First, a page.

After British Prime Minister David Cameron's resignation from the Conservative Party leadership and Prime Ministry, the sole candidate of the ruling Tory chairmanship, Theresa May, announced the members of her cabinet on Wednesday. Among the other figures, the appointment of the Boris Johnson to as foreign secretary was the biggest surprise, not only for British politics, but also for the world.
Regarding Boris Johnson's appointment, German parliamentarian and the Bundestag Committee on Foreign Affairs committee substitute member Rolf Mützenich on Thursday said: "I wouldn't be surprised if Britain will now name Dracula as health minister."
Johnson is a former mayor of London, a leading figure of the Brexit Leave campaign and also well known for his diplomatic insensitivities. In Turkey especially, Johnson has a well-deserved negative image after he expressed "his sympathies are with the PKK" last November on TV despite the group being regarded as a terrorist organization by the British government. He also won a contest for writing the "most offensive" poem about Turkish President Recep Tayyip Erdoğan in May 2016 and used Turkey's EU accession process for fearmongering during the Brexit campaign last month.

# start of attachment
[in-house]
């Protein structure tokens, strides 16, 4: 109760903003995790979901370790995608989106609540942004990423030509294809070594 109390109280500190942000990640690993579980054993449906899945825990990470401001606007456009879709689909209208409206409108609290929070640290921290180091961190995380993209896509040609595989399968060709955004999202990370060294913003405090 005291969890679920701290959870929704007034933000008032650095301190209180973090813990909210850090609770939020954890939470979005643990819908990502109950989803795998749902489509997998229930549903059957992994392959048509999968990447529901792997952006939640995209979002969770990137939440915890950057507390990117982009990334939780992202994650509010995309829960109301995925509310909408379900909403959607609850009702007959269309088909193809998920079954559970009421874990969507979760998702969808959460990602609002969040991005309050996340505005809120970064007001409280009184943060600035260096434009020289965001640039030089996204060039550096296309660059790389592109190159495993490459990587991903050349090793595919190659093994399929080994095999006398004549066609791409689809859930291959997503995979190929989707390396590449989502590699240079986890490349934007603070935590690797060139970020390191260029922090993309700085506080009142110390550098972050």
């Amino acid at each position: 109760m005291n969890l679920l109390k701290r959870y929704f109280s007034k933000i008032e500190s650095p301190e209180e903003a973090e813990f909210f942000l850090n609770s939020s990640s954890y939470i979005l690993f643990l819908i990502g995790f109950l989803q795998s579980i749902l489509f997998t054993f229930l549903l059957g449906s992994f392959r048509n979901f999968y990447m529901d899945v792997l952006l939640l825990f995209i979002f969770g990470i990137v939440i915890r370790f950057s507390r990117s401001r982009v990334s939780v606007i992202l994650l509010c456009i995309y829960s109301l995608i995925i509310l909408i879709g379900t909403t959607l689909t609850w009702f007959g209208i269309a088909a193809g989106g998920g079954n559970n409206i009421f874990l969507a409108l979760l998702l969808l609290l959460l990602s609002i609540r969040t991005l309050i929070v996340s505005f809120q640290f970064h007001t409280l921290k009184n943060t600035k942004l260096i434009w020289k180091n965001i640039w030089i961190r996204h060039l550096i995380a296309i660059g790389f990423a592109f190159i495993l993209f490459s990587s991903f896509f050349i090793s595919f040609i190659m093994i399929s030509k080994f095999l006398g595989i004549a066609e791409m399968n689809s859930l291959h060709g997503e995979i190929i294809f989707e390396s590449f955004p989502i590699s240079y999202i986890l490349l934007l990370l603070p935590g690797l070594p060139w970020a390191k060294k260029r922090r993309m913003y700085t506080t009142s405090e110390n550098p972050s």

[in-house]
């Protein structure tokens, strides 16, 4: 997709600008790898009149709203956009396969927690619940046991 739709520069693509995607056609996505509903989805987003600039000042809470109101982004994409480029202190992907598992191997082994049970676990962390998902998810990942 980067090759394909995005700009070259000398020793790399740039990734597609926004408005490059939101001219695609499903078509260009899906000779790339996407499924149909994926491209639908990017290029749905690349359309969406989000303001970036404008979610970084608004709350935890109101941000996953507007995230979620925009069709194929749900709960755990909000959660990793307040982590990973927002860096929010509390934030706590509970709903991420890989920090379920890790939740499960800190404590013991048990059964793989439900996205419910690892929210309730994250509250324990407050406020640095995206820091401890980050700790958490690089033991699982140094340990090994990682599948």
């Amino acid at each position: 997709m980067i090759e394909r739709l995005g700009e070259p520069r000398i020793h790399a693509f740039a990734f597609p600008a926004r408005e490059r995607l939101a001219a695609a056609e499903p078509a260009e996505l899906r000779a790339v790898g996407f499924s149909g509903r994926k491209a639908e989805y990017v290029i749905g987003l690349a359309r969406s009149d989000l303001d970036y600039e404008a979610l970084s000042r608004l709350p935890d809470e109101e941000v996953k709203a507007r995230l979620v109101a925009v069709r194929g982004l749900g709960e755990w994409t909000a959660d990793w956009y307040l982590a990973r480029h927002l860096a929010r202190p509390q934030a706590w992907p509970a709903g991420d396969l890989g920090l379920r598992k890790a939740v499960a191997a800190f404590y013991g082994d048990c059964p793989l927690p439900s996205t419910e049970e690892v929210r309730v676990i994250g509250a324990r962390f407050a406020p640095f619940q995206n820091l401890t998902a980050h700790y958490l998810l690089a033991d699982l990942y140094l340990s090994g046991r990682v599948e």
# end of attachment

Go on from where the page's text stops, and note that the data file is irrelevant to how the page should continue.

So whether Johnson's appointment to as foreign secretary will jeopardize Turkish-British bilateral relations has became a big question. A senior officer from the presidency said: "The poem was unacceptable and distasteful," and stressed the importance of bilateral relations. "But Turkey's relationship with the United Kingdom goes beyond personalities. Obviously, we expect Mr. Johnson to perform his new job in a professional and cordial matter," a senior official from the presidency said.
Prime Minister Binalı Yıldırım described Johnson's disparaging statements on Turkey during the Brexit campaign as "very unfortunate." "Well, what would I say to him? Well, may God help him and reform him and I hope that he won't make any more mistakes and try to make it up with the Turks," he said in an interview on BBC hard talk on Thursday.